• Gretchen Albrecht
  • Matt Arbuckle
  • Andrew Barber
  • Robbie Fraser
  • Tira Walsh

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Core Sample showcases abstract painters in the Two Rooms stable selecting a single artwork as a sign of things to come – each will have had a solo presentation at the gallery within the year. The exhibition features new and recent paintings by Gretchen Albrecht, Matt Arbuckle, Andrew Barber and Tira Walsh – artworks making their first appearance at Two Rooms – alongside newcomer Robbie Fraser.

Core Sample borrows its name from the title of a painting in the exhibition by Matt Arbuckle, whose loosely layered bands of colour suggest strata and other associations. Viewers might reflect on archaeological and other scientific methods employed to obtain a core sample from a given research terrain, drilling down to reveal new insights excavated from beneath the surface. They might draw parallels with these painters ’ investigations of surface and depth, form and content, material and meaning. This eclectic exhibition presents a cross-section of their practices which balance the gestural and geometric, and celebrate the diverse aesthetic, cultural and conceptual potential of contemporary abstract painting.

A core sample may suggest research insights gained from excavating historical material in the present. Here, the strata of painting – conversations between and across artists and artworks over time – are further revealed. The practice of sampling in music may also act as a useful comparison here, as artists reinterpret and remix their references and sources in new compositions. This idea can also extend to a common process in painting – the accumulation of layers which at times breathe through from beneath – as a metaphor for contemporary practices considered in relation to painting’s long and layered histories.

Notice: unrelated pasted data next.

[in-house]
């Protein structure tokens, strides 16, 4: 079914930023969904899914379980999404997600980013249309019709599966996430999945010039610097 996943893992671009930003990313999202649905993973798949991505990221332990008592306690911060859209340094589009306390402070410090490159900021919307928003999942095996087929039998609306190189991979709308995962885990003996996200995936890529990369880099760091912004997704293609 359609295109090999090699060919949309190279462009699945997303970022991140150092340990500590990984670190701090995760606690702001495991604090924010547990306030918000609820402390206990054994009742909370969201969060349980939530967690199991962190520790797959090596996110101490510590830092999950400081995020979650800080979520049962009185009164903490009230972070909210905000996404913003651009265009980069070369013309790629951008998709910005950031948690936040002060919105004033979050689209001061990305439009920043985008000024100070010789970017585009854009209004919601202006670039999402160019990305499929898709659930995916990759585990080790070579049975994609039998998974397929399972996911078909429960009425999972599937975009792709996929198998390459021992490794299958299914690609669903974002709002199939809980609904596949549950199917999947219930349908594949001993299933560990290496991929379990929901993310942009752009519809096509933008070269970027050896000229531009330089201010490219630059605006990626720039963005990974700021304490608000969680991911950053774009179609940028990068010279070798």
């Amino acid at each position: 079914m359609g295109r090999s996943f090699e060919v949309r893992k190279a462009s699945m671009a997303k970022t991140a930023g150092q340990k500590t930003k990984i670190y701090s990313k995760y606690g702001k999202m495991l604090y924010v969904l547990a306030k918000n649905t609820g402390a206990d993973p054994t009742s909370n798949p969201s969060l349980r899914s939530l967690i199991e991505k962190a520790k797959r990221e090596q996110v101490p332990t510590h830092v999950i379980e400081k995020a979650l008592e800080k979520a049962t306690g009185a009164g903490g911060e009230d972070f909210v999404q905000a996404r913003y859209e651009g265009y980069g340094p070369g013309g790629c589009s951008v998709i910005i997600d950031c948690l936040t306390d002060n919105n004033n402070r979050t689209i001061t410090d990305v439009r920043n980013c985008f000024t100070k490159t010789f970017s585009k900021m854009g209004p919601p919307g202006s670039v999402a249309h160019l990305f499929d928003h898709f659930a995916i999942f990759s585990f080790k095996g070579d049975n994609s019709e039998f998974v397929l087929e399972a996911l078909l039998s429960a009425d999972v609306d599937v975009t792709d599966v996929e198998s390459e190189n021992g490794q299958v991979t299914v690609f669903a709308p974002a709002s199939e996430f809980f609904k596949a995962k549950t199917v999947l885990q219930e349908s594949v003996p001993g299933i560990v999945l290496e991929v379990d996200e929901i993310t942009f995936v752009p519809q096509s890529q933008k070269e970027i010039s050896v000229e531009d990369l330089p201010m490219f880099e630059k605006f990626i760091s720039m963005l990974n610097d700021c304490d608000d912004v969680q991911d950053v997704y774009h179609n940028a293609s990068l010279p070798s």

In this context, we might also think of the painting conservator in a museum or gallery, analysing, reconstructing and preserving historical works. Their specialised Infrared Reflectogram cameras were first made for the military for missile targeting systems and for night vision used by the security surveillance industry. In the service of painting, sometimes they reveal hidden drawings and other paintings beneath the upper layers of paint invisible to the human eye. What connections lay beneath or beyond the surface of these works?

As a noun, the Māori word tīpako refers to a sample or selection, while as a verb can mean variously to pick out, take one at a time, take a little here and there, highlight, single out, cull, or select (using a computer). The verb tīpao can also mean to single out, pick off or cull; and in contrast, can also mean to come and go irregularly, to wander. In this exhibition, we might extend this constellation of ideas – oriented around selection, singling out, wandering, coming and going – to guide our navigation of these artists’ diverse approaches.

In Core Sample we encounter consonances, contrasts and unlikely connections across theseartists’ various approaches to visual communication, aesthetic experience and story telling – individually and collectively. Brought together, the exhibition is a unique sample of contemporary abstract painting which acknowledges its inherent subjectivities, speaks for itself in the here and now, and signals new research on the horizon. Much like the studio, here the gallery also becomes a laboratory.

Emil McAvoy, May 2023

Opening Hours

  • Tuesday – Friday 11am – 5pm
  • Saturday 11am – 3pm


  • 16 Putiki Street
  • Auckland 1021